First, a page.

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Command and Control: Nuclear Weapons, the Damascus Accident, and the Illusion of Safety is a 2013 nonfiction book by Eric Schlosser about the history of nuclear weapons systems in the United States.[1] Incidents Schlosser discusses in the book include the 1980 Damascus Titan missile explosion and the 1961 Goldsboro B-52 crash.[2][3] It was a finalist for the 2014 Pulitzer Prize for History.[4]

Command and Control
Command and Control (book).jpg
AuthorEric Schlosser
SubjectNuclear weapons
PublisherPenguin Press
Publication date
September 17, 2013

Critical receptionEdit

A review in the New York Times described it as a "disquieting but riveting" book and Schlosser as a "better reporter than policy analyst".[5]

Speaking of the book, domestic security adviser Lee H. Hamilton said, "The lesson of this powerful and disturbing book is that the world's nuclear arsenals are not as safe as they should be. We should take no comfort in our skill and good fortune in preventing a nuclear catastrophe, but urgently extend our maximum effort to assure that a nuclear weapon does not go off by accident, mistake, or miscalculation."[6]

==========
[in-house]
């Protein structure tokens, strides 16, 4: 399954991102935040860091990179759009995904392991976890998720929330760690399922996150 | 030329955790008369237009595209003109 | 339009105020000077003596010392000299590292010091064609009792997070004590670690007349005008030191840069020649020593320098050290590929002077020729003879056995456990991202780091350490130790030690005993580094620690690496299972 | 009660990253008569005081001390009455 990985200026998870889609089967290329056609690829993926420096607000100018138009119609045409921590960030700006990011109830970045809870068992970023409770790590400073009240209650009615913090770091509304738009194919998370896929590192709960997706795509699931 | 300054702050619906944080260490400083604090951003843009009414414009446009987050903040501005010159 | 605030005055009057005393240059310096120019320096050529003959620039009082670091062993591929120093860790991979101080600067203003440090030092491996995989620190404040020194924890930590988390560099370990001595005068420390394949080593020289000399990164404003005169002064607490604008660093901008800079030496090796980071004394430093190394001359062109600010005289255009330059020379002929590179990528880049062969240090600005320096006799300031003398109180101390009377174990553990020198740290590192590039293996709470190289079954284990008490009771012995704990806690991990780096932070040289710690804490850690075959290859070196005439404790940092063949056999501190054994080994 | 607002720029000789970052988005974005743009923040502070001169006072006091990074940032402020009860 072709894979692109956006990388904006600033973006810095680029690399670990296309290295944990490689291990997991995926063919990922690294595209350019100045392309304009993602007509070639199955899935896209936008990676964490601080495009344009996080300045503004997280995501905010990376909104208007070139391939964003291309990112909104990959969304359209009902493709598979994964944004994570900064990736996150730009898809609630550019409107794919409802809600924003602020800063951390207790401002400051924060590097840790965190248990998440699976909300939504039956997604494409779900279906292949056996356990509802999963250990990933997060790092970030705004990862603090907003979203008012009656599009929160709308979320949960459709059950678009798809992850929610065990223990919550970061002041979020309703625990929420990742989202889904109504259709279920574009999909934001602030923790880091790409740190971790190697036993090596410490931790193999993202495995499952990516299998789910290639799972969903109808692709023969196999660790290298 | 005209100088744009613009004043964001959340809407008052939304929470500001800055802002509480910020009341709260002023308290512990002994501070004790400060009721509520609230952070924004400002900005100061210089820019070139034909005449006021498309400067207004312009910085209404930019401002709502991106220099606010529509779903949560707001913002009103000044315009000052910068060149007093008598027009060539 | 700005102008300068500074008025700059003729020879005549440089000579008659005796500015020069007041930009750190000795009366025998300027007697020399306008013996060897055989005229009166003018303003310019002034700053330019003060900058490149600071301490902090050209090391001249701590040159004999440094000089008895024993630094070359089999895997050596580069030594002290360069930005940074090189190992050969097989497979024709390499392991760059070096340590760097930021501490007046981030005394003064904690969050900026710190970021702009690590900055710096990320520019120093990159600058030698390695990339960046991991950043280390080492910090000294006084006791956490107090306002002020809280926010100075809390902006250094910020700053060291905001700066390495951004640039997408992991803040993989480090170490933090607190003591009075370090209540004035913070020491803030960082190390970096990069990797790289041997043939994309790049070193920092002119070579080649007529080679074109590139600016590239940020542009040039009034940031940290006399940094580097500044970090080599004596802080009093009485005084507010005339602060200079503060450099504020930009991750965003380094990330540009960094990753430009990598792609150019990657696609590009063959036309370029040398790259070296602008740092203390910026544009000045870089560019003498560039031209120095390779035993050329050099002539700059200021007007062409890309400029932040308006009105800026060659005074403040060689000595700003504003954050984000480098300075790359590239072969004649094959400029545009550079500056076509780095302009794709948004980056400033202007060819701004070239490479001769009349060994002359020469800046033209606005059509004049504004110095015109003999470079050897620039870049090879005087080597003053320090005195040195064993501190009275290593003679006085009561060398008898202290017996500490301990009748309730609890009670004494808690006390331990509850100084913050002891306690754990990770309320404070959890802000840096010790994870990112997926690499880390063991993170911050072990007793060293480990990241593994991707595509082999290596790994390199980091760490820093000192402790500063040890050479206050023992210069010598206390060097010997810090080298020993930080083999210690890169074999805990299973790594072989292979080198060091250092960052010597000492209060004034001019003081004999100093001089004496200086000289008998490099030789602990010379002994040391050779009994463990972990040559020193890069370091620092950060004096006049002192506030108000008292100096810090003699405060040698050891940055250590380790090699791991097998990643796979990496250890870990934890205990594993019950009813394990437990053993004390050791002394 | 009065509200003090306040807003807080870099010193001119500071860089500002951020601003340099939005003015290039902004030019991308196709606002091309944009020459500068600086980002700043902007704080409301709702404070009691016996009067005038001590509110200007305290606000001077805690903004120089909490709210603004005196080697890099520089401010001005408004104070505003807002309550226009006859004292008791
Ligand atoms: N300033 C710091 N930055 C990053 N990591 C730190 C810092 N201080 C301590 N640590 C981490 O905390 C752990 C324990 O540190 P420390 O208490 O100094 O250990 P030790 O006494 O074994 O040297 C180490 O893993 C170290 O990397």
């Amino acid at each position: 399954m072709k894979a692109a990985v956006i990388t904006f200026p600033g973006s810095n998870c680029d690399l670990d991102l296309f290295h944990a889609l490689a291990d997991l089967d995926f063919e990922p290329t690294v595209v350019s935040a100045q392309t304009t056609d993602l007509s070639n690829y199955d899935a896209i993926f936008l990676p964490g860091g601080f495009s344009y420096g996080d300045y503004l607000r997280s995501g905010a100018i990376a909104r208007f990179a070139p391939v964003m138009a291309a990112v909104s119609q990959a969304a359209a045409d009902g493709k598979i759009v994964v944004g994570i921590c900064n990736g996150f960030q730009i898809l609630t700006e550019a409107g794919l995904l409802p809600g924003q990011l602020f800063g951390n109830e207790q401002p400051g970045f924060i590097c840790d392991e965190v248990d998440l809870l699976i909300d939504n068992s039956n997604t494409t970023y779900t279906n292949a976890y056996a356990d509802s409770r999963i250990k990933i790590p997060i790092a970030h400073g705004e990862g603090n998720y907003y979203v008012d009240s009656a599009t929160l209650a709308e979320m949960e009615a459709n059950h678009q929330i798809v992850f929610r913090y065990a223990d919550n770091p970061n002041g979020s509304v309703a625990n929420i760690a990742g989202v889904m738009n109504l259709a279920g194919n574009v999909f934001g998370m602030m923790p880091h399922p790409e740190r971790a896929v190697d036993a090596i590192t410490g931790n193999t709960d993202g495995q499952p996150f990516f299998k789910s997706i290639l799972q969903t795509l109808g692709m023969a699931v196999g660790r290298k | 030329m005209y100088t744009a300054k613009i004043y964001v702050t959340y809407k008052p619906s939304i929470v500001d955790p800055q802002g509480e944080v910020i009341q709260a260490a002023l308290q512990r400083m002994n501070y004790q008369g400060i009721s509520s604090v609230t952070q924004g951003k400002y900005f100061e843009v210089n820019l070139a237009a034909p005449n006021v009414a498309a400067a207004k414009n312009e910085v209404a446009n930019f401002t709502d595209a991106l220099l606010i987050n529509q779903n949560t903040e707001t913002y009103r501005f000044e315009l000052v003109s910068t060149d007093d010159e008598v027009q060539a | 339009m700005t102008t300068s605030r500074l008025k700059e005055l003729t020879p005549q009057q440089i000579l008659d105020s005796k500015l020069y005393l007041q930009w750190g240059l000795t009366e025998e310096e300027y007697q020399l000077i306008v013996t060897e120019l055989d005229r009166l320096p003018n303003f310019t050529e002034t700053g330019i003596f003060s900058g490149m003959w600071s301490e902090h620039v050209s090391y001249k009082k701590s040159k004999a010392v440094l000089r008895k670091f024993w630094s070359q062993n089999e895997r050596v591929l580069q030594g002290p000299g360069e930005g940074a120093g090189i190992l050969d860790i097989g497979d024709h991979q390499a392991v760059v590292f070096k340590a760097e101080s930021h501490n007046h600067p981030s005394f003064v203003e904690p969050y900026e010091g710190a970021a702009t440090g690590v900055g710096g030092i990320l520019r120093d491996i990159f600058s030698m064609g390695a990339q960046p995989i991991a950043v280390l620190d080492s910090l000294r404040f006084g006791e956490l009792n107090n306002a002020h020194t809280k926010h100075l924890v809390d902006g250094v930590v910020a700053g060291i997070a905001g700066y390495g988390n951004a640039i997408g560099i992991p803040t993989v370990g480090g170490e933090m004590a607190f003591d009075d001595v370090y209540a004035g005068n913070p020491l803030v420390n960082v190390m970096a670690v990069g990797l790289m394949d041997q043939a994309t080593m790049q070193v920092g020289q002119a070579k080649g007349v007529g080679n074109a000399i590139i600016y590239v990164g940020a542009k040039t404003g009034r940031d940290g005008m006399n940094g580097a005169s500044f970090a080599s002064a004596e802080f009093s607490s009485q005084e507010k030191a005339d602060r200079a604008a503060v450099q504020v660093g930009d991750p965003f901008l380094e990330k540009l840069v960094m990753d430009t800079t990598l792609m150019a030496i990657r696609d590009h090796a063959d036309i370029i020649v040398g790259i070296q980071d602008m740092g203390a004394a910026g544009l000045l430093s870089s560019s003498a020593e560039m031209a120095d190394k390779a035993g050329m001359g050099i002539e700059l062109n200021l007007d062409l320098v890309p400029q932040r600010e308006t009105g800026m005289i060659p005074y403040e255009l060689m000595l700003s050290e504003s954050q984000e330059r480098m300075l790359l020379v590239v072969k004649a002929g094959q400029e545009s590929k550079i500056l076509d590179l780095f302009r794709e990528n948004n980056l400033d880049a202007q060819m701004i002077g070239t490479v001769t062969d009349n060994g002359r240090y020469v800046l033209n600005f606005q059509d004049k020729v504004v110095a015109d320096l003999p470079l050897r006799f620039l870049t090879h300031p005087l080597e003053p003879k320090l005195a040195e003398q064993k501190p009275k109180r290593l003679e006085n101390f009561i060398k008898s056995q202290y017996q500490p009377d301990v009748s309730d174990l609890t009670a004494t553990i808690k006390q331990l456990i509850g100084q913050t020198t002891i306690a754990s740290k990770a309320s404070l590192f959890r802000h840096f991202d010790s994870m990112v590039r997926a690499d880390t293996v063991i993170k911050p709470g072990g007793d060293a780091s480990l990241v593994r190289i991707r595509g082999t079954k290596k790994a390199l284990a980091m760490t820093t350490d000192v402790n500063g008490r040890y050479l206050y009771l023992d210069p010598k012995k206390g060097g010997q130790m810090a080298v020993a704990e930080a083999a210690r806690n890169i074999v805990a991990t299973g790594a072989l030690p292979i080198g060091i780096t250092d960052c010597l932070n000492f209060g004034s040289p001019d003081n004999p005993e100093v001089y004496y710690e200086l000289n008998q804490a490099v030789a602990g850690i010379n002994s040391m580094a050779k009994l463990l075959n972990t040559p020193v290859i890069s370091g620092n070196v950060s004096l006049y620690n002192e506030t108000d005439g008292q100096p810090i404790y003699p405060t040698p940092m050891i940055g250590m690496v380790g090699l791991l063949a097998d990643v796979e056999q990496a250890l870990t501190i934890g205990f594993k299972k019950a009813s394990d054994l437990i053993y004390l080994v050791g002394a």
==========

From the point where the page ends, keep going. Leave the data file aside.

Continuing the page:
1. ^ "Nuclear 'Command And Control': A History Of False Alarms And Near Catastrophes". NPR. 11 August 2014. Retrieved 29 April 2016.
  2. ^ Axelrod, Jim (21 September 2013). "Author Eric Schlosser: Hydrogen bomb almost detonated in North Carolina in 1961". CBS News. Retrieved 29 April 2016.
  3. ^ Mechanic, Michael (15 September 2013). "A Sneak Peek at Eric Schlosser's Terrifying New Book on Nuclear Weapons". Mother Jones. Retrieved 29 April 2016.
  4. ^ "The Pulitzer Prizes | Citation". Retrieved 2014-05-12.
  5. ^ "Atomic Gaffes". The New York Times. 15 September 2013.
  6. ^ Hamilton, Lee H. "Command and Control: Nuclear Weapons, the Damascus Accident, and the Illusion of Safety". Amazon. Retrieved 2016-08-05.

External linksEdit